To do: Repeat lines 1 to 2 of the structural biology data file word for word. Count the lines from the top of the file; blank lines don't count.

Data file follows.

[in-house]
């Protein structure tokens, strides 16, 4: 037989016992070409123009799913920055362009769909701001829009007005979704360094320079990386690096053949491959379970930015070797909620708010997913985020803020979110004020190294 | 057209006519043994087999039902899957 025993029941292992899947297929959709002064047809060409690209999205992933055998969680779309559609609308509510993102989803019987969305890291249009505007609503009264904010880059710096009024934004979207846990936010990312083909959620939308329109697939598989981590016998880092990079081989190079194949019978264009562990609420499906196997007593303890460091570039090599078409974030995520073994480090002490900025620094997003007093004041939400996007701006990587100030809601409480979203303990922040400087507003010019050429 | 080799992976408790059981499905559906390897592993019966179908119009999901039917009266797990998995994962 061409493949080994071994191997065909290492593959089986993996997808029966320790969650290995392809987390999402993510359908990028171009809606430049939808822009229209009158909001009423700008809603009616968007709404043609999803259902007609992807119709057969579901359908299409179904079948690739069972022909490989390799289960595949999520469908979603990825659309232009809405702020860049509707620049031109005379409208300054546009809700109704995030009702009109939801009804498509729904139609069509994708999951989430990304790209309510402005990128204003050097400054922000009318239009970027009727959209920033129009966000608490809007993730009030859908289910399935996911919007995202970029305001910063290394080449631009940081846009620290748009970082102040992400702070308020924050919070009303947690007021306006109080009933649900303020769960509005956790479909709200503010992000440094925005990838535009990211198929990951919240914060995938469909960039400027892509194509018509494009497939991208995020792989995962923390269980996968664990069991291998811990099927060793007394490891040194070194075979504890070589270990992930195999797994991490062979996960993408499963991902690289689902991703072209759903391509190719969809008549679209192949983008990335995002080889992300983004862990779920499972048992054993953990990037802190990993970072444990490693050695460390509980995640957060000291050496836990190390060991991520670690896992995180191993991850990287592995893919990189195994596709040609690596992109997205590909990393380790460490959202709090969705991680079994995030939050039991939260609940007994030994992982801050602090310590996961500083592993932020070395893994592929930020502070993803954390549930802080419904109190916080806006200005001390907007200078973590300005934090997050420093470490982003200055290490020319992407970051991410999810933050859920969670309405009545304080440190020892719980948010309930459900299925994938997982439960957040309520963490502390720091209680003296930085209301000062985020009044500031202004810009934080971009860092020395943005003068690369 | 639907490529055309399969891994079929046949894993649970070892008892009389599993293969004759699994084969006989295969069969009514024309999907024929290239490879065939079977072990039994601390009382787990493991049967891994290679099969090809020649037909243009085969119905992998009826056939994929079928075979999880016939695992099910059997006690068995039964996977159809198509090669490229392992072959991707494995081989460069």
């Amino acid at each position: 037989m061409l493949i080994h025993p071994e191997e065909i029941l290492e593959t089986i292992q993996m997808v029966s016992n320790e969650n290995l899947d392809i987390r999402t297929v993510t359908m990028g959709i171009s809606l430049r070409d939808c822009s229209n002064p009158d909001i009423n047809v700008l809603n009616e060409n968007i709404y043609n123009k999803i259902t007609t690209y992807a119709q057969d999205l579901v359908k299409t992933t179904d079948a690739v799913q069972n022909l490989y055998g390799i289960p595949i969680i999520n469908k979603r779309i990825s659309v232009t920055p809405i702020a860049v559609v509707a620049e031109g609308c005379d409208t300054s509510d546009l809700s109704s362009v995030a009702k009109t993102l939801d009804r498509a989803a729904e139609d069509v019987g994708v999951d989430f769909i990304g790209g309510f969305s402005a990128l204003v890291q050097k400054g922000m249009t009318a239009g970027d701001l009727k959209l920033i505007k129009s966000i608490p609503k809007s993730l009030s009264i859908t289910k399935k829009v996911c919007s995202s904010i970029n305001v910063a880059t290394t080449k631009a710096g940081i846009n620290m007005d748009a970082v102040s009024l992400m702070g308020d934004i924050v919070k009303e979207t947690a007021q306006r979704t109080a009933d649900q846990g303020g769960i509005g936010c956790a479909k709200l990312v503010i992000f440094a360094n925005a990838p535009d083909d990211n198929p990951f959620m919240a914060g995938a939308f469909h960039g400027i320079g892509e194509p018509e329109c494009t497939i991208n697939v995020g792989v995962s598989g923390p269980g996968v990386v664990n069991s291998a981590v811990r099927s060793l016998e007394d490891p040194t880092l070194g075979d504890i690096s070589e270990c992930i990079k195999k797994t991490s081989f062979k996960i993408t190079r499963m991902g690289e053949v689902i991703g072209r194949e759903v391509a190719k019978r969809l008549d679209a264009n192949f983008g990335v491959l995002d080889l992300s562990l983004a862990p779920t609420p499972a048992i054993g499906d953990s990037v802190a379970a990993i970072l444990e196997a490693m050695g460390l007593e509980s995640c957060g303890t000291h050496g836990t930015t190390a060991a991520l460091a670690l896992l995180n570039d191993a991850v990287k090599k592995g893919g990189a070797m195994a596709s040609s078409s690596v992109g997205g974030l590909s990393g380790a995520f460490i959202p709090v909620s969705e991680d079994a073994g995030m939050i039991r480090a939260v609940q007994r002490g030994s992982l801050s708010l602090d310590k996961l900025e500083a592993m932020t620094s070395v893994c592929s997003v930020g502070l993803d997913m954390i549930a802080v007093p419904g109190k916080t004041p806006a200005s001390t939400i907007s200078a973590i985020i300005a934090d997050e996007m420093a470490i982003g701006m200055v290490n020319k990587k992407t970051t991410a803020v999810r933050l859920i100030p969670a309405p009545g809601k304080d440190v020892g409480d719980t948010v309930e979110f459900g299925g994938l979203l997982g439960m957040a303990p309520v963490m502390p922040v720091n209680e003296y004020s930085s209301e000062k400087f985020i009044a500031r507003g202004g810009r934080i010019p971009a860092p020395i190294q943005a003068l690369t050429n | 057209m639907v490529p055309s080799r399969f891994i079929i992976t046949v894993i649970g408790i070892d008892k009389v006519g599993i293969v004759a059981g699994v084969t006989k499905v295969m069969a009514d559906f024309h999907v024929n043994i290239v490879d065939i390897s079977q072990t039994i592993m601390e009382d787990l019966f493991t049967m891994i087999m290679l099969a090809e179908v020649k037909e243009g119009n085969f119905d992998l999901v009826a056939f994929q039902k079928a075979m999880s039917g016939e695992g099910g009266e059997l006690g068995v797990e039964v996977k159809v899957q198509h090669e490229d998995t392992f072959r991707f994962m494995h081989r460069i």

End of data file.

[in-house]
């Protein structure tokens, strides 16, 4: 037989016992070409123009799913920055362009769909701001829009007005979704360094320079990386690096053949491959379970930015070797909620708010997913985020803020979110004020190294 | 057209006519043994087999039902899957 025993029941292992899947297929959709002064047809060409690209999205992933055998969680779309559609609308509510993102989803019987969305890291249009505007609503009264904010880059710096009024934004979207846990936010990312083909959620939308329109697939598989981590016998880092990079081989190079194949019978264009562990609420499906196997007593303890460091570039090599078409974030995520073994480090002490900025620094997003007093004041939400996007701006990587100030809601409480979203303990922040400087507003010019050429 | 080799992976408790059981499905559906390897592993019966179908119009999901039917009266797990998995994962 061409493949080994071994191997065909290492593959089986993996997808029966320790969650290995392809987390999402993510359908990028171009809606430049939808822009229209009158909001009423700008809603009616968007709404043609999803259902007609992807119709057969579901359908299409179904079948690739069972022909490989390799289960595949999520469908979603990825659309232009809405702020860049509707620049031109005379409208300054546009809700109704995030009702009109939801009804498509729904139609069509994708999951989430990304790209309510402005990128204003050097400054922000009318239009970027009727959209920033129009966000608490809007993730009030859908289910399935996911919007995202970029305001910063290394080449631009940081846009620290748009970082102040992400702070308020924050919070009303947690007021306006109080009933649900303020769960509005956790479909709200503010992000440094925005990838535009990211198929990951919240914060995938469909960039400027892509194509018509494009497939991208995020792989995962923390269980996968664990069991291998811990099927060793007394490891040194070194075979504890070589270990992930195999797994991490062979996960993408499963991902690289689902991703072209759903391509190719969809008549679209192949983008990335995002080889992300983004862990779920499972048992054993953990990037802190990993970072444990490693050695460390509980995640957060000291050496836990190390060991991520670690896992995180191993991850990287592995893919990189195994596709040609690596992109997205590909990393380790460490959202709090969705991680079994995030939050039991939260609940007994030994992982801050602090310590996961500083592993932020070395893994592929930020502070993803954390549930802080419904109190916080806006200005001390907007200078973590300005934090997050420093470490982003200055290490020319992407970051991410999810933050859920969670309405009545304080440190020892719980948010309930459900299925994938997982439960957040309520963490502390720091209680003296930085209301000062985020009044500031202004810009934080971009860092020395943005003068690369 | 639907490529055309399969891994079929046949894993649970070892008892009389599993293969004759699994084969006989295969069969009514024309999907024929290239490879065939079977072990039994601390009382787990493991049967891994290679099969090809020649037909243009085969119905992998009826056939994929079928075979999880016939695992099910059997006690068995039964996977159809198509090669490229392992072959991707494995081989460069």